Selecting Healthy Breads
A huge variety of breads are available on supermarket shelves. Which is best for you?
Breads and rolls fill the better part of an aisle in some supermarkets, in part reflecting the appetite of Americans for bread. The 2015–2020 Dietary Guidelines for Americans recommends that at least half of your breads and other grain-based foods, including cereals and energy bars, should be whole grain. But how do you figure out which grains are best for you?
“Making smart choices with regard to the breads offer an opportunity to move toward a healthy dietary pattern,” says Alice H. Lichtenstein, DSc, director of Tufts’ HNRCA Cardiovascular Nutrition Laboratory and executive editor of Tufts Health & Nutrition Letter. “Whole-grain breads you find in supermarkets differ by the relative amount of whole grain content, the type of grain, the sodium content and the amount of added sugars. By perusing ingredient and nutrition labels you can identify some good candidates within different categories, like bread and rolls, try some out and then decide which you prefer.”
Why Whole Grain? Whole grains comprise the entire grain seed: the bran (outer layer, containing fiber, antioxidants and B vitamins), endosperm (middle layer, consisting primarily of starchy carbohydrates), and germ (inner core, containing B vitamins, minerals and some protein). Even if a whole grain has been ground, cracked or flaked, it contains all the original parts of the grain and its naturally occurring nutrients.
In contrast, refined grains are milled and sorted to mostly retain just the endosperm of the original seed. Refined grains generally contain less fiber and fewer nutrients than whole grains, although federal regulations require certain nutrients, like B vitamins, to be added back into the refined grains as well as rice and cornmeal.
Diets rich in whole grains are associated with a variety of health benefits. The fiber in whole grains cause the body to digest more slowly, leading to feelings of prolonged fullness and a more even rises in blood sugar. (Fat-containing foods such as nuts and nut butters, vegetable oils and protein rich foods blunt the glucose spikes as well.)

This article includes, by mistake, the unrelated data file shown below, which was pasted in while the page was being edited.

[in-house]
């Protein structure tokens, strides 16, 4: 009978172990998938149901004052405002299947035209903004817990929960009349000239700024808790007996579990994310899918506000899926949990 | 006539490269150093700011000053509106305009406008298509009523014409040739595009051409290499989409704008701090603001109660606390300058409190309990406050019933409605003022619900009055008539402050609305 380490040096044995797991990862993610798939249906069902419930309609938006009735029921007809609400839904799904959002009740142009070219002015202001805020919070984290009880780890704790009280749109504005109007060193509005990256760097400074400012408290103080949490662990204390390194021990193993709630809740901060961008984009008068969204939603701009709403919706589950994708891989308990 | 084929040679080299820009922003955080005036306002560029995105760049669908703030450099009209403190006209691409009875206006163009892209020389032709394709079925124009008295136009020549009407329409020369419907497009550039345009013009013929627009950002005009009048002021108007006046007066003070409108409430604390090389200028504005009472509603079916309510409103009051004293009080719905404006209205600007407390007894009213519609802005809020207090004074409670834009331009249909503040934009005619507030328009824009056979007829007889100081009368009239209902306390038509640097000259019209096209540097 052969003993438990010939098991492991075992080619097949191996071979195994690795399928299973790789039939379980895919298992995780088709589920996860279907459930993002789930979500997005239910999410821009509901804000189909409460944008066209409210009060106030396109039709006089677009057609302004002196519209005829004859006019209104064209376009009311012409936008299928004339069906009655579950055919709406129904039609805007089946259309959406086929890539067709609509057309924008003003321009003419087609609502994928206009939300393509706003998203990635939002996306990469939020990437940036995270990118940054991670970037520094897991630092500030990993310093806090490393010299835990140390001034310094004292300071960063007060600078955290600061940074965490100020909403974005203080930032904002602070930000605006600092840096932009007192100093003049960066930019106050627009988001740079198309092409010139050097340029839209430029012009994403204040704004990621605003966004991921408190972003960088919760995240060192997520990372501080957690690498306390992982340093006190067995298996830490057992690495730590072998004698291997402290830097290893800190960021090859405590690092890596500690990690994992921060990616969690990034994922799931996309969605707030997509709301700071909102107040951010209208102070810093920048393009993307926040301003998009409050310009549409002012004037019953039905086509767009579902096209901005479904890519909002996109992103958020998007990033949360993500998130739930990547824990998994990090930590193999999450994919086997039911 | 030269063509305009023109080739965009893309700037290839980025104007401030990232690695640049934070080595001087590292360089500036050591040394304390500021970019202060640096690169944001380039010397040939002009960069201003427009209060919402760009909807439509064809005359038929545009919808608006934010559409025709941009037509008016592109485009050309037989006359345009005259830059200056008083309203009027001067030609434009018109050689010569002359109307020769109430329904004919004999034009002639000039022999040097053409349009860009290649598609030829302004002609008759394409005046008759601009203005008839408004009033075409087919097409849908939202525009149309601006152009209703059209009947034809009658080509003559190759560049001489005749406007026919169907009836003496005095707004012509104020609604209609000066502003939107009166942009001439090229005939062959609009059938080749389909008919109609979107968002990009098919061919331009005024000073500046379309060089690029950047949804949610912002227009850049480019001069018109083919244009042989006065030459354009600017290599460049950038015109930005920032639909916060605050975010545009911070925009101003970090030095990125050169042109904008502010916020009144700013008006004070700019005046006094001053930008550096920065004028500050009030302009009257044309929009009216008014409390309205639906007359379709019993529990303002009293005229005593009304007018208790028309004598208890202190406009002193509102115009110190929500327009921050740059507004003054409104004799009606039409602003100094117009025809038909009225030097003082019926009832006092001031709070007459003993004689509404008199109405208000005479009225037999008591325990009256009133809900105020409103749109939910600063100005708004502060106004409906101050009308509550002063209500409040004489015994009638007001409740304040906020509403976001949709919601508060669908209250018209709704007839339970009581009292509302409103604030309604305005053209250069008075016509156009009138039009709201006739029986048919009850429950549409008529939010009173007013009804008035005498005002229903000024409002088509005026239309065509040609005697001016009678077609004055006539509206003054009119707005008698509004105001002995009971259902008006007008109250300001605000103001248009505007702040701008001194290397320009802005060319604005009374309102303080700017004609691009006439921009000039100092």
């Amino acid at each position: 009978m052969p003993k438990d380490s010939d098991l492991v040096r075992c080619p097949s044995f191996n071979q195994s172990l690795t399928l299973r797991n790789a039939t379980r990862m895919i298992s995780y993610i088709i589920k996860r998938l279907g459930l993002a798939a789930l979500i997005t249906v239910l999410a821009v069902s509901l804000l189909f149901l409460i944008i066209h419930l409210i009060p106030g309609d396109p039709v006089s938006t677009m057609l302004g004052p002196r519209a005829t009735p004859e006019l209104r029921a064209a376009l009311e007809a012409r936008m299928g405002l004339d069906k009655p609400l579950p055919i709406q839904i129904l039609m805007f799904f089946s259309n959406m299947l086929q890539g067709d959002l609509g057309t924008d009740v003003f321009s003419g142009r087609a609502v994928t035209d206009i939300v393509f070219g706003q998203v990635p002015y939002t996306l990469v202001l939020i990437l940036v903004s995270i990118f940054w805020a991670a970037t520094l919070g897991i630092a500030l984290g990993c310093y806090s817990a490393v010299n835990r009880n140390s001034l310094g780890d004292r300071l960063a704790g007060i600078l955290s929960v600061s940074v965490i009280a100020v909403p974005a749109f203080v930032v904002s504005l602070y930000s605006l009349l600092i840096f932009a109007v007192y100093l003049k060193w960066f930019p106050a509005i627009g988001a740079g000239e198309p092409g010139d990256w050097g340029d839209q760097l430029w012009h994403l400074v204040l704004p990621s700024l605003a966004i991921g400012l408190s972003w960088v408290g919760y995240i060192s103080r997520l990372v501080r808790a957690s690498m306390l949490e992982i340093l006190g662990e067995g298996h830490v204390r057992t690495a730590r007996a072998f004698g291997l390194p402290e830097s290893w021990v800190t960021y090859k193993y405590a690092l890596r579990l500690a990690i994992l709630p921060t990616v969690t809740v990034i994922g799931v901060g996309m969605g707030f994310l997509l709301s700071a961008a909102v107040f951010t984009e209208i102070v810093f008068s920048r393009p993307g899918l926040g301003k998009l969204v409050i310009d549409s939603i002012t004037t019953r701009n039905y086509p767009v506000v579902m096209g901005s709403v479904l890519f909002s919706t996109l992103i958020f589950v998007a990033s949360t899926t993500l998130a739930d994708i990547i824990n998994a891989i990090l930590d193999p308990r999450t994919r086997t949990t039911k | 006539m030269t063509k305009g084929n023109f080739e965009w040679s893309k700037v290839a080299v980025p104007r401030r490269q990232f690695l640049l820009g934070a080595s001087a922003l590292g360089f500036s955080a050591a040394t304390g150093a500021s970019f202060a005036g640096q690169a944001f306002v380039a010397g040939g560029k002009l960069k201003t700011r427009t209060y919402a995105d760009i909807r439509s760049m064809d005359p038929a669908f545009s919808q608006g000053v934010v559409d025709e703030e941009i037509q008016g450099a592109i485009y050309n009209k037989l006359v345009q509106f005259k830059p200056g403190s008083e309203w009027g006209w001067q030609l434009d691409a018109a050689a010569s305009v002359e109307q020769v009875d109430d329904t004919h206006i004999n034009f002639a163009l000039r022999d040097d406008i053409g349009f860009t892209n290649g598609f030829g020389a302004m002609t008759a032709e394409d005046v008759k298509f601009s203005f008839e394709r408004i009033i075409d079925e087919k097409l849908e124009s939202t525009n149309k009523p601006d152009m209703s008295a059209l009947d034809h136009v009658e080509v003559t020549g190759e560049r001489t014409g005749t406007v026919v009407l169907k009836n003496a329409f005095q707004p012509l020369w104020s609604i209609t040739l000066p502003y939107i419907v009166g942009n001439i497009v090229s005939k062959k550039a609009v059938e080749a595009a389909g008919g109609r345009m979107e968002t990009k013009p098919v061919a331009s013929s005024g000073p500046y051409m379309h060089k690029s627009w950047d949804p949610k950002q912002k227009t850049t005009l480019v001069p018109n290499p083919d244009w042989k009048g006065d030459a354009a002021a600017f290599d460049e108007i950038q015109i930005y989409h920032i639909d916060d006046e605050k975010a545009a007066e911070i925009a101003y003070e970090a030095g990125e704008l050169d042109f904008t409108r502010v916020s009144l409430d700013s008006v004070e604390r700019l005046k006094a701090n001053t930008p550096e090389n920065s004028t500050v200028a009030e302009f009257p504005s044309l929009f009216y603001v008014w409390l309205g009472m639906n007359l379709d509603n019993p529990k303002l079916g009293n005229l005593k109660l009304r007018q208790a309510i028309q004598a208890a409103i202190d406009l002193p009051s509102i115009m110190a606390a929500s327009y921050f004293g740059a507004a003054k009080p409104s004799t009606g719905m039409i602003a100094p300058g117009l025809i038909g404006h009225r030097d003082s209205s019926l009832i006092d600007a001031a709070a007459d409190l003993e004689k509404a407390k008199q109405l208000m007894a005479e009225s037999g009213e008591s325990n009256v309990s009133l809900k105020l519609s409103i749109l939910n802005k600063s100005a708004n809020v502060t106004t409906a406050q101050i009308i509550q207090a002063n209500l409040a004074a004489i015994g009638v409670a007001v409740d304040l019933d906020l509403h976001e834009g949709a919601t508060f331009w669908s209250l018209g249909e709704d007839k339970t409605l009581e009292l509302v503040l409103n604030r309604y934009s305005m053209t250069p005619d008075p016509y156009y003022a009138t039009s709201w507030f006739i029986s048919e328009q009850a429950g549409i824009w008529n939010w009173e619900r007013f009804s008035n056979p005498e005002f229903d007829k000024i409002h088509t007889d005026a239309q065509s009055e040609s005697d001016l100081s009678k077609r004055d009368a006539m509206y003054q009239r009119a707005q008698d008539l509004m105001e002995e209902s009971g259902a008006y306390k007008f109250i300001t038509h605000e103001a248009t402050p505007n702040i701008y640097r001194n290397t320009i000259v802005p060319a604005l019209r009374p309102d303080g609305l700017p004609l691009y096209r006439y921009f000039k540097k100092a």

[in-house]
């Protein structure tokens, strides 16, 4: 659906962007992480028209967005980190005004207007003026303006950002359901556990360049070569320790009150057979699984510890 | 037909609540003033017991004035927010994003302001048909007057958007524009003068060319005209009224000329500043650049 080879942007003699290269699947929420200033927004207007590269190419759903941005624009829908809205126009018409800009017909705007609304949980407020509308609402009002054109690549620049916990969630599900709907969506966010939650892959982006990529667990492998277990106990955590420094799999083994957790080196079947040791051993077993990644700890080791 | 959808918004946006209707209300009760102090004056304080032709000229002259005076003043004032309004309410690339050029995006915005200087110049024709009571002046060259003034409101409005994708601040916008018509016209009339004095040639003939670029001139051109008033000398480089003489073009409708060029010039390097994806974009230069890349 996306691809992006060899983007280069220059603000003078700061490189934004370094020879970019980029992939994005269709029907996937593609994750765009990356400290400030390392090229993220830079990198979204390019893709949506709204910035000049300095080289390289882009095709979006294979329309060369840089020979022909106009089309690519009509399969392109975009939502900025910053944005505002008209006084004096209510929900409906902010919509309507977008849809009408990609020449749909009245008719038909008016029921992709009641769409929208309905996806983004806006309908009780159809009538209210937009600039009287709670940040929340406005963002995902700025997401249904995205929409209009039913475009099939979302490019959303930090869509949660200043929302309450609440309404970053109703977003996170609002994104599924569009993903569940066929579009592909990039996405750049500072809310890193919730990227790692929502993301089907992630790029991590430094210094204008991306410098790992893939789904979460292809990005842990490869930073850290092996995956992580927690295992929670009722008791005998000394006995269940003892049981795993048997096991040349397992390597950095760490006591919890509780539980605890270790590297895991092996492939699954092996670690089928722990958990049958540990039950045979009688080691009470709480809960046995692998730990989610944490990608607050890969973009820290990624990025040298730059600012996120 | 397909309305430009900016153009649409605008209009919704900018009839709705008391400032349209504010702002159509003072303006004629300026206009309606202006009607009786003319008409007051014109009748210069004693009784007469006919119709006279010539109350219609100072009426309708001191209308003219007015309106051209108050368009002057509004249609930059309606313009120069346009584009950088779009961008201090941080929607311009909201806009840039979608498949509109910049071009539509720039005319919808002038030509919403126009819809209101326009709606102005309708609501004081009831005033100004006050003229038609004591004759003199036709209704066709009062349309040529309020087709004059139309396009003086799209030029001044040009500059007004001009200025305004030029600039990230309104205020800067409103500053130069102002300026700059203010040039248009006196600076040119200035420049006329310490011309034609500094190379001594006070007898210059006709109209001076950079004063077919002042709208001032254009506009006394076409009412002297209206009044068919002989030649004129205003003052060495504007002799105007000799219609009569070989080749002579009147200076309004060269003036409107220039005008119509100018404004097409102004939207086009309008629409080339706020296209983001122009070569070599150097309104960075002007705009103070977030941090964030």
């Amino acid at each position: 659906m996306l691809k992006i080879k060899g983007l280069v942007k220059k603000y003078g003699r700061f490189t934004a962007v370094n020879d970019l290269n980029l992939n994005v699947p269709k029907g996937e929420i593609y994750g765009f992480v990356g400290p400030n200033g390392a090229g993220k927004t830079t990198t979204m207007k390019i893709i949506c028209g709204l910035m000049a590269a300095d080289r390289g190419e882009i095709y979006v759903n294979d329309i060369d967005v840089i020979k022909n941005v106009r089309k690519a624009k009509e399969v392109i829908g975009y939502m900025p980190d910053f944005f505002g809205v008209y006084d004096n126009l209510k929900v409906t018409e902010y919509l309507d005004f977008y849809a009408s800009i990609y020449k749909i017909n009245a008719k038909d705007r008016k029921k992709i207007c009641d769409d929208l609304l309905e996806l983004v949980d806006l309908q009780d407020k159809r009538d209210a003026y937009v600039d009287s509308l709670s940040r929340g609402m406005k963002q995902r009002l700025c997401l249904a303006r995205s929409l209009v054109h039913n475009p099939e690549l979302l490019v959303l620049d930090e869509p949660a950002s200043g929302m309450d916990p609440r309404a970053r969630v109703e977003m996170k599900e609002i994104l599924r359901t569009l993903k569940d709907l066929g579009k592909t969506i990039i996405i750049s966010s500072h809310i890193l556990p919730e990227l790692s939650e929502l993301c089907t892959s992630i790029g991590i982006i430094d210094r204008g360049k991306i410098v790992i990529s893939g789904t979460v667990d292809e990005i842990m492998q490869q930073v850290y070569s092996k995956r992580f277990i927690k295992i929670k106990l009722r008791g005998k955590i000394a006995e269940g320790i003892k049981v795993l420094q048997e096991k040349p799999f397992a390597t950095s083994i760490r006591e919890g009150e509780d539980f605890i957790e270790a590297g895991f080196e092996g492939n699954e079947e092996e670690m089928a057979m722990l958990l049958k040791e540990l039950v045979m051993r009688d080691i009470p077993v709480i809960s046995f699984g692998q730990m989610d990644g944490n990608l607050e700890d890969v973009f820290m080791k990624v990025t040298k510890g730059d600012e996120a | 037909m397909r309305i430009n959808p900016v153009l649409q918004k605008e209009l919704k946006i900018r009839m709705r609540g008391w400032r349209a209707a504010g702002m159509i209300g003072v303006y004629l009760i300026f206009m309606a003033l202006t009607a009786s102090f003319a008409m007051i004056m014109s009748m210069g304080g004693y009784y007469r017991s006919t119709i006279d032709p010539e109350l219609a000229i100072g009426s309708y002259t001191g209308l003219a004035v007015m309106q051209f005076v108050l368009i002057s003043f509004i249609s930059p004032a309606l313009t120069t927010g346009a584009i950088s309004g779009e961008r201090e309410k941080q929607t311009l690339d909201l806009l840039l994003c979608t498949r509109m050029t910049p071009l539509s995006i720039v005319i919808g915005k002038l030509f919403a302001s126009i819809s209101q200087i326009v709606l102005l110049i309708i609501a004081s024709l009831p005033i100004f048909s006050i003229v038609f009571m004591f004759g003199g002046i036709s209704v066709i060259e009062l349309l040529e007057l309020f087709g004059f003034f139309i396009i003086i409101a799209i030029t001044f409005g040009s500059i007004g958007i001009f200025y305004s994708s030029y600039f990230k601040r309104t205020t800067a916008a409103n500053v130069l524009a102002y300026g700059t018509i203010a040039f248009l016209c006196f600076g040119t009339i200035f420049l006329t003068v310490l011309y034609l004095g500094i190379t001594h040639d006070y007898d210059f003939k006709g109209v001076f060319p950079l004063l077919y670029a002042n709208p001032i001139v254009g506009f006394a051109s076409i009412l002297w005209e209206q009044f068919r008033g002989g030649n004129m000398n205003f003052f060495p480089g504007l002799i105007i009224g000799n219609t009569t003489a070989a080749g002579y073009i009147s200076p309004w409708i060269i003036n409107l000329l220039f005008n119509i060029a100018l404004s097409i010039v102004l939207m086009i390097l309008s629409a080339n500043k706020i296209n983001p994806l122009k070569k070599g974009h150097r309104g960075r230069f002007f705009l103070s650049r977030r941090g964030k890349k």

How to Choose Better Breads: Shopping for whole-grain breads is straightforward but does initially require a bit of time for on-the-spot research in the bread aisle. Here are some practical suggestions:
Identify whole-grain breads: “Usually you can’t figure that out from the Nutrition Facts label,” Lichtenstein says. “You have to look at the ingredients label. The first ingredient of a whole-grain bread should be whole grain.”
The marketing claims on bread—what the front-of-package label says the product contains—can also be misleading. “Multigrain” or “seven grain,” for example, means the bread contains more than one type of grain, but they’re not necessarily all whole grains. It could be a mix of whole and refined grains. “Made with whole grains” may also indicate the product contains some, but not entirely, whole grains.
Looks can be misleading, too. A bread’s dark brown color could be nothing more than food coloring. “Darker bread does not equal whole grain,” Lichtenstein notes.
Here are additional tips to aid your detective work:
In the ingredients list, look for “whole wheat” or “whole grain” or just the word “whole” in front of a type of grain or grain flour.
If you see “100% whole grain/wheat,” that’s a good sign, but if it only says whole grain it may not be 100% whole grain. Manufacturers are permitted to market bread as “whole grain” when only 51% or more of the flour is whole grain.
Check sodium levels:Breads and rolls—including whole-grain versions—could contain a significant amount of sodium. High sodium intake is associated with greater risk of high blood pressure; studies have shown diets low in sodium reduce elevated blood pressure. “Go to the Nutrition Facts label and just line up a couple of breads right there on the supermarket shelf and compare the levels of sodium,” Lichtenstein suggests. “Make sure the serving sizes are reasonably equivalent, and aim for the product with the lowest level.”
Check added sugars: Bread and rolls can contribute a significant amount of sugar to the diet. As new Nutrient Facts labels are phased in, it will be easier to compare the relative amounts of added sugar among different breads. For now, you will have to rely on the ingredient list and gut feeling: if it tastes sweet, it is probably high in added sugar.
Try a few: Just because a bread is whole grain doesn’t mean the smell, taste and texture of the product will appeal to you. “Choose one you think you may like the most, try it, and if you don’t like it, try another one,” Lichtenstein says.
Given the number of products on the shelves, you will find a whole-grain bread, or maybe a whole variety of whole-grain breads that you like.